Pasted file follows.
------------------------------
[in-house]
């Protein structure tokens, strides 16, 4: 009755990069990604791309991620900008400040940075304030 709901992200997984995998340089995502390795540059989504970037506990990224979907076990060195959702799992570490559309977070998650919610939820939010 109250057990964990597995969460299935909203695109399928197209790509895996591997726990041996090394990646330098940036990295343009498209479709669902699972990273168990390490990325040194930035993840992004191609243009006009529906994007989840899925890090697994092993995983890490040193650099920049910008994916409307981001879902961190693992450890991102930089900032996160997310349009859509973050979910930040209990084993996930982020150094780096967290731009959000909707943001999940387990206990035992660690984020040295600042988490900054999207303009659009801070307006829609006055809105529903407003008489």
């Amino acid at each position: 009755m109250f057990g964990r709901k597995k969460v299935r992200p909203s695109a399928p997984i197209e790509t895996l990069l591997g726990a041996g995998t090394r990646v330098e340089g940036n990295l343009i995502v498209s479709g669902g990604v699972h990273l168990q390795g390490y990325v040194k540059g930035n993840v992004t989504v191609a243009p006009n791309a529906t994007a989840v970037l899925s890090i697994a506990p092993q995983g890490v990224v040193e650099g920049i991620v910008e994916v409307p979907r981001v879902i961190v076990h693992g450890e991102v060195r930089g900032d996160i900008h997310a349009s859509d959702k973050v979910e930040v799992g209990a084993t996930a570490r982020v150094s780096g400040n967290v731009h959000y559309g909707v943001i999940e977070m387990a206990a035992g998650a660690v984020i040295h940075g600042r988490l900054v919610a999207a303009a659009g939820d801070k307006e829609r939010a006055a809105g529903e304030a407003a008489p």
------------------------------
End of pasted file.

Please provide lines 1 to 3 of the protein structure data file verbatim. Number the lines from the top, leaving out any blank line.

[in-house]
């Protein structure tokens, strides 16, 4: 009755990069990604791309991620900008400040940075304030 709901992200997984995998340089995502390795540059989504970037506990990224979907076990060195959702799992570490559309977070998650919610939820939010 109250057990964990597995969460299935909203695109399928197209790509895996591997726990041996090394990646330098940036990295343009498209479709669902699972990273168990390490990325040194930035993840992004191609243009006009529906994007989840899925890090697994092993995983890490040193650099920049910008994916409307981001879902961190693992450890991102930089900032996160997310349009859509973050979910930040209990084993996930982020150094780096967290731009959000909707943001999940387990206990035992660690984020040295600042988490900054999207303009659009801070307006829609006055809105529903407003008489």
């Amino acid at each position: 009755m109250f057990g964990r709901k597995k969460v299935r992200p909203s695109a399928p997984i197209e790509t895996l990069l591997g726990a041996g995998t090394r990646v330098e340089g940036n990295l343009i995502v498209s479709g669902g990604v699972h990273l168990q390795g390490y990325v040194k540059g930035n993840v992004t989504v191609a243009p006009n791309a529906t994007a989840v970037l899925s890090i697994a506990p092993q995983g890490v990224v040193e650099g920049i991620v910008e994916v409307p979907r981001v879902i961190v076990h693992g450890e991102v060195r930089g900032d996160i900008h997310a349009s859509d959702k973050v979910e930040v799992g209990a084993t996930a570490r982020v150094s780096g400040n967290v731009h959000y559309g909707v943001i999940e977070m387990a206990a035992g998650a660690v984020i040295h940075g600042r988490l900054v919610a999207a303009a659009g939820d801070k307006e829609r939010a006055a809105g529903e304030a407003a008489p």